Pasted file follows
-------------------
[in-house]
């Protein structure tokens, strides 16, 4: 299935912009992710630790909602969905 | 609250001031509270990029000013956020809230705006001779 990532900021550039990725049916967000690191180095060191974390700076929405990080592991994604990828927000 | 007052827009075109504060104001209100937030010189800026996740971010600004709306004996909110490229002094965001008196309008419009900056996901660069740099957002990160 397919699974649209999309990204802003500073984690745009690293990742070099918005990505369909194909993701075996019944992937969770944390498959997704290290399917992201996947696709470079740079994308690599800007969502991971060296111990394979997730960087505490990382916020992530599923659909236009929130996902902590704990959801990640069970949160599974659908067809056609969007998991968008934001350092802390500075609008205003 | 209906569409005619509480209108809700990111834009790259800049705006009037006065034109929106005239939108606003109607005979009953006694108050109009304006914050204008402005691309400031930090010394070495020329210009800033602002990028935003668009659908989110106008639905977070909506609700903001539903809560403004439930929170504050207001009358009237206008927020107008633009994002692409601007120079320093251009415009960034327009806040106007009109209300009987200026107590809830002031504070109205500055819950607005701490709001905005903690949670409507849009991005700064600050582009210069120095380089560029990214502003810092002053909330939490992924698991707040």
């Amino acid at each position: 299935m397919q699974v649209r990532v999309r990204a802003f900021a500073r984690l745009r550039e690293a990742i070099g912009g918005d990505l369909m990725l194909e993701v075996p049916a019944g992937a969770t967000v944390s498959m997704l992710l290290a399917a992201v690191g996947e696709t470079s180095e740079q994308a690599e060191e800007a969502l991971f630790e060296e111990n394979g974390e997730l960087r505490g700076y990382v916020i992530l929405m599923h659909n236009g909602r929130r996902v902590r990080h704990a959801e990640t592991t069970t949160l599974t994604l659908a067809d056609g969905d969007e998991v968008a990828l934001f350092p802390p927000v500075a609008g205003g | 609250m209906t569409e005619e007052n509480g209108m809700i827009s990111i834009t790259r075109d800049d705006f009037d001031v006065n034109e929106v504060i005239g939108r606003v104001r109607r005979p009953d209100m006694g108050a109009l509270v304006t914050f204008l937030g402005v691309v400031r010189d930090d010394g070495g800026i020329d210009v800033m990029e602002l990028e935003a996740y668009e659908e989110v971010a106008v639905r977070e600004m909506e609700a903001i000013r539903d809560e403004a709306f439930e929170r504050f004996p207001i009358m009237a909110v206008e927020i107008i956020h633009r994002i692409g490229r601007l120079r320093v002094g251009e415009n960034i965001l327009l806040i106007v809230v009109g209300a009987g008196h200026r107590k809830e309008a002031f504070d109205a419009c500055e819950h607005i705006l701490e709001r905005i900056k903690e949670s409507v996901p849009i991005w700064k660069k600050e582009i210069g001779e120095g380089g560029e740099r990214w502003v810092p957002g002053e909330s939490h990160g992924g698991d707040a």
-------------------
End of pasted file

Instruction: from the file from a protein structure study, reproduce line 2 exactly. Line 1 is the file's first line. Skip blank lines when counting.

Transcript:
């Protein structure tokens, strides 16, 4: 299935912009992710630790909602969905 | 609250001031509270990029000013956020809230705006001779 990532900021550039990725049916967000690191180095060191974390700076929405990080592991994604990828927000 | 007052827009075109504060104001209100937030010189800026996740971010600004709306004996909110490229002094965001008196309008419009900056996901660069740099957002990160 397919699974649209999309990204802003500073984690745009690293990742070099918005990505369909194909993701075996019944992937969770944390498959997704290290399917992201996947696709470079740079994308690599800007969502991971060296111990394979997730960087505490990382916020992530599923659909236009929130996902902590704990959801990640069970949160599974659908067809056609969007998991968008934001350092802390500075609008205003 | 209906569409005619509480209108809700990111834009790259800049705006009037006065034109929106005239939108606003109607005979009953006694108050109009304006914050204008402005691309400031930090010394070495020329210009800033602002990028935003668009659908989110106008639905977070909506609700903001539903809560403004439930929170504050207001009358009237206008927020107008633009994002692409601007120079320093251009415009960034327009806040106007009109209300009987200026107590809830002031504070109205500055819950607005701490709001905005903690949670409507849009991005700064600050582009210069120095380089560029990214502003810092002053909330939490992924698991707040």